My preference though is to highlight those aspects of the photo I do like and then to add that my preference would be for XYZ or that I don't like the composition and would personally prefer it if it were ABC.

Interesting question.




Sheesh with the typos today.



* This message has been edited by the author on 9/20/2002 10:33:02 AM.
09/20/2002 10:42:37 AM · #13
I don't think there is a problem with suggesting a change, but I think the form of the suggestion can make a tremendous difference in how it is received. Consider these two comments...

"To my taste, the lighting is a little harsh. Did you consider bouncing your light source off of a wall? But that's just me :) Nice image!"

or...

"Lighting harsh, use a larger source"

Both say essentially the same thing... Which comment would you rather get? Which comment would you be most likely to take to heart? Which comment would you leave?

...But that's just me :)
09/20/2002 10:48:11 AM · #14
I believe that lighting is a particularly difficult subject. Subtle changes in lighting can create a major change in the photograph.
09/20/2002 10:57:10 AM · #15
Originally posted by jmsetzler:
I believe that lighting is a particularly difficult subject. Subtle changes in lighting can create a major change in the photograph.


After a re-read of the thread I think I missed the point, huh? It's not how it's worded, it's have we considered what our change would look like...

I have been told I should have moved more to the left on a shot where moving more to the left would have given a far worse background and also would have sent me plummeting to my death. I'm not sure which affect the commenter thought would have made the most improvement, but I had to discount the suggestion. Personnally, where I am in my skills and vision, I can use all the suggestions I can get. I've often gone back and revisited shots, making changes that were suggested here. Some of them have helped me tremendously. Others, well...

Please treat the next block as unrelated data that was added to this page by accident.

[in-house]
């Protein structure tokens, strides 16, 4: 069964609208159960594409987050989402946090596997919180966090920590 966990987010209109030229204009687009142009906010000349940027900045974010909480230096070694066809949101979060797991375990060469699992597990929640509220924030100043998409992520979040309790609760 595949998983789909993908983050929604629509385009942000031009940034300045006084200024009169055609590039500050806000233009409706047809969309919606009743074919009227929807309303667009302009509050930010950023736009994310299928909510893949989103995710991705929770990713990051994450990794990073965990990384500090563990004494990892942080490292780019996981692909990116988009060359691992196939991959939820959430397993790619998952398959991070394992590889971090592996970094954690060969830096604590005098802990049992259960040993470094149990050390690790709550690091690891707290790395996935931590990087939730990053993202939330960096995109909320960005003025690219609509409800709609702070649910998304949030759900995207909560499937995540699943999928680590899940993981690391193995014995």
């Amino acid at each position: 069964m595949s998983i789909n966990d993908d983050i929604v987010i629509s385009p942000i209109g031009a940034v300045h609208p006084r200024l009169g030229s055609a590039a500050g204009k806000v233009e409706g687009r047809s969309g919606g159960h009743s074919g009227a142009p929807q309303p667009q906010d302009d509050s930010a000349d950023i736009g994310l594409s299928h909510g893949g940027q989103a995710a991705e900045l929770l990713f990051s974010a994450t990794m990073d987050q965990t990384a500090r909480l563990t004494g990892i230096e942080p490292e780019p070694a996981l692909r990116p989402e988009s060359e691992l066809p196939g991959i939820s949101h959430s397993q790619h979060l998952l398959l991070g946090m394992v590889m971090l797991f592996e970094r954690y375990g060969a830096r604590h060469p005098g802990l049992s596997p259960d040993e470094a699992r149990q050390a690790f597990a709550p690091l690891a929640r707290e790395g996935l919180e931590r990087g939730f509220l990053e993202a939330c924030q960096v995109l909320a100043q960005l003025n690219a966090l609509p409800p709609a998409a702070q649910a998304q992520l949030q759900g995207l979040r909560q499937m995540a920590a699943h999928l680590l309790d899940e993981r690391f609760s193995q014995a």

Personnally, I would rather get 9 suggestions that would worsen the shot and 1 suggestion that might just help, then to get no suggestion. I feel it's my job to weed through the "change this, change that" comments to find any that might just help.

But that's just me :)

* This message has been edited by the author on 9/20/2002 10:57:03 AM.
09/20/2002 01:15:52 PM · #16
John, We could start with this one. There were a few comments that people wanted me to change things that were intentional. Like the flowers. Someone thought it would look better with a stuffed animal. I did'nt get stuffed animals for Easter. Just candy and a fun hunt for eggs. The flowers are to show spring time. That is when East is. And the lighting, I liked the look of the lighting. It made it look like a dream or memory. And the title, why would I change the title? hmmmm...
09/20/2002 01:19:06 PM · #17